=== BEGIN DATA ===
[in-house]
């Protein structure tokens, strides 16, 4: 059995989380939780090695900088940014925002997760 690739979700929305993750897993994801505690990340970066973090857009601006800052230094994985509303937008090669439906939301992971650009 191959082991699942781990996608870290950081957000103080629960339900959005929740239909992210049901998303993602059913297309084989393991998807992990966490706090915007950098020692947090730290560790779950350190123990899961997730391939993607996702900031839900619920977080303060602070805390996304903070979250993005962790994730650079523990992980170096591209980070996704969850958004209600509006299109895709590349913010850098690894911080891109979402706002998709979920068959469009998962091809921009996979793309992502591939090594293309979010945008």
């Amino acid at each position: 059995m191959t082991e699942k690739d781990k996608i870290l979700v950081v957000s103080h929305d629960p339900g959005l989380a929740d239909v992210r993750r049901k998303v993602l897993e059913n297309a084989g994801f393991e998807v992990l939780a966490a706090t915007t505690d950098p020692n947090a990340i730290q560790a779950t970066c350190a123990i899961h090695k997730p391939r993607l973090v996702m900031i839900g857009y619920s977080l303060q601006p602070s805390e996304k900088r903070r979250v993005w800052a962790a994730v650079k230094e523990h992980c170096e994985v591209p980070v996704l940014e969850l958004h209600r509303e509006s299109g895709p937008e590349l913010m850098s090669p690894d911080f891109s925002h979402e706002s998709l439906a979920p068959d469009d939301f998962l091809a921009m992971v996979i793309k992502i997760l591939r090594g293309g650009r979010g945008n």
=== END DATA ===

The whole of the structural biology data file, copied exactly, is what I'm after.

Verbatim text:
[in-house]
């Protein structure tokens, strides 16, 4: 059995989380939780090695900088940014925002997760 690739979700929305993750897993994801505690990340970066973090857009601006800052230094994985509303937008090669439906939301992971650009 191959082991699942781990996608870290950081957000103080629960339900959005929740239909992210049901998303993602059913297309084989393991998807992990966490706090915007950098020692947090730290560790779950350190123990899961997730391939993607996702900031839900619920977080303060602070805390996304903070979250993005962790994730650079523990992980170096591209980070996704969850958004209600509006299109895709590349913010850098690894911080891109979402706002998709979920068959469009998962091809921009996979793309992502591939090594293309979010945008």
């Amino acid at each position: 059995m191959t082991e699942k690739d781990k996608i870290l979700v950081v957000s103080h929305d629960p339900g959005l989380a929740d239909v992210r993750r049901k998303v993602l897993e059913n297309a084989g994801f393991e998807v992990l939780a966490a706090t915007t505690d950098p020692n947090a990340i730290q560790a779950t970066c350190a123990i899961h090695k997730p391939r993607l973090v996702m900031i839900g857009y619920s977080l303060q601006p602070s805390e996304k900088r903070r979250v993005w800052a962790a994730v650079k230094e523990h992980c170096e994985v591209p980070v996704l940014e969850l958004h209600r509303e509006s299109g895709p937008e590349l913010m850098s090669p690894d911080f891109s925002h979402e706002s998709l439906a979920p068959d469009d939301f998962l091809a921009m992971v996979i793309k992502i997760l591939r090594g293309g650009r979010g945008n």